Southern Water applies for drought order due to low levels at Bewl

Bewl Water image Southern Water

Southern Water is applying to the Environment Agency for a drought permit.

The company says the order is to allow for the refilling of Bewl Water in the weeks up to 1 April.

Bewl Water is a vital resource for water companies to supply their customers.

Southern Water say that following exceptionally low rainfall during winter 2016-17 and during October and November 2017, Bewl currently holds less than 43% of its maximum 31,000 million litres capacity.

‘Safeguard supplies’

In a statement the company says: Bewl Water provides water to hundreds of thousands of people across Kent and East Sussex.

“Given the impact of exceptionally low rainfall on the reservoir’s levels, we need to take action to safeguard supplies for customers and reduce the risk of needing to introduce temporary restrictions on people’s water use over the coming summer. For example, prohibiting the use of hose-pipes to water household gardens.

“That is why we are applying to the Environment Agency for a drought permit for Bewl Water, enabling us to refill it in the weeks up to 1 April 2018.

“If approved, the drought permit for Bewl will give us greater flexibility to take water from the River Medway and River Teise and pump it into the reservoir to help boost its water level ahead of next spring and summer, the time of year when demand for water increases markedly.

“Abstracting more water from the Medway and Teise in this way would only be a short-term measure to secure water supplies – the permit would only be for the period to the end of March 2018. We are applying for the permit now because taking water in winter is less likely to have any environmental impact, compared to the summer.”

The drought order application states: “Take notice that due to the threat of a serious deficiency of water supplies in the Kent Medway, Kent Thanet and Sussex Hastings water supply areas, caused by an exceptional shortage of rainfall, Southern Water Services Limited (“Southern Water”) of Southern House, Yeoman Road, Worthing, West Sussex, BN13 3NX, is applying to the Environment Agency for a drought permit.”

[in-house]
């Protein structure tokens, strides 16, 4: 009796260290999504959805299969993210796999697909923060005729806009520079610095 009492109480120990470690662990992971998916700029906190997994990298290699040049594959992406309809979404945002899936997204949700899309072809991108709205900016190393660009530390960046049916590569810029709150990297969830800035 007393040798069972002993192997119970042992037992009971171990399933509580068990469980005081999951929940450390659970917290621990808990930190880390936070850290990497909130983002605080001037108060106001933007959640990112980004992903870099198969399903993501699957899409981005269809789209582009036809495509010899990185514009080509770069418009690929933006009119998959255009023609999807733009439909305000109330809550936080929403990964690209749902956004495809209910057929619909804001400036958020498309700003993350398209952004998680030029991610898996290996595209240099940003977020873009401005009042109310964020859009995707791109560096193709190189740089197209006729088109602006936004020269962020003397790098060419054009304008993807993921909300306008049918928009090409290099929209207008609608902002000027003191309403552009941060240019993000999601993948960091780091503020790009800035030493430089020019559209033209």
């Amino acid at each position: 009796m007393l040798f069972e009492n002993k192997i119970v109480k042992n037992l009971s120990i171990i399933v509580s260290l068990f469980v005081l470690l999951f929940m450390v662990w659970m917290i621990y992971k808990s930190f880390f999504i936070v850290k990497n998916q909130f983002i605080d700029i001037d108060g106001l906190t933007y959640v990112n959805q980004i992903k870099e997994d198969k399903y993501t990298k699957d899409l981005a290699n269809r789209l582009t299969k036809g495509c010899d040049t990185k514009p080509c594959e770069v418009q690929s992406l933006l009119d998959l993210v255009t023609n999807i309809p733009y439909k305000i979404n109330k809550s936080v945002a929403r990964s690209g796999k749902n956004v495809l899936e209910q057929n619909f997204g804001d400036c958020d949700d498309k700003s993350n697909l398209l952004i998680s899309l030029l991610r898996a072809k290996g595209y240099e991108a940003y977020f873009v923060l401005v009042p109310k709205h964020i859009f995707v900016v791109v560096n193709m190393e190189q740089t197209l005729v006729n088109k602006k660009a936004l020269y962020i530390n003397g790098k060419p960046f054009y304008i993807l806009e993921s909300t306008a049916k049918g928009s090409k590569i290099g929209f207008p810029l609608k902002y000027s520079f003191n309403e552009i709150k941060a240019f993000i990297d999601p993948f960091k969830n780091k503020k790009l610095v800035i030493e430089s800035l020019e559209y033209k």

Precautionary

The order is currently a precautionary measure. However Southern Water may have to look at putting in place temporary use bans.

The firm says: “At the moment this precautionary permit is just about refilling Bewl. But as part of forward planning we have to look at the effects of a potentially prolonged, dry winter.

“If that happens then, even with pumping to help fill the reservoir, we may start to put in place some temporary bans such as using hosepipes in gardens or for car washing in parts of the region. We will keep the public updated.”

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3 Comments

  1. Bloomin’ marvellous…. 17000 new homes, and NO WATER!
    Might I suggest a rapid re-think on the Local Plan 2 build all these homes until either,
    1. A nearby river is diverted into Bewl Lake, with filter plant.
    2. A desalination plant be built before any other new Homes are planned. Cost approx. £2Bn.

  2. Southern Water have questions to answer. Rainfall is near normal but they have failed to collect enough of it. They force people to have water meters, and jack up the prices. Both of these measures reduce consumption. Time the National Infrastructure Commission looked at piping water from the saturated West of the country to feed the parched East…oh, and sack Southern Water.

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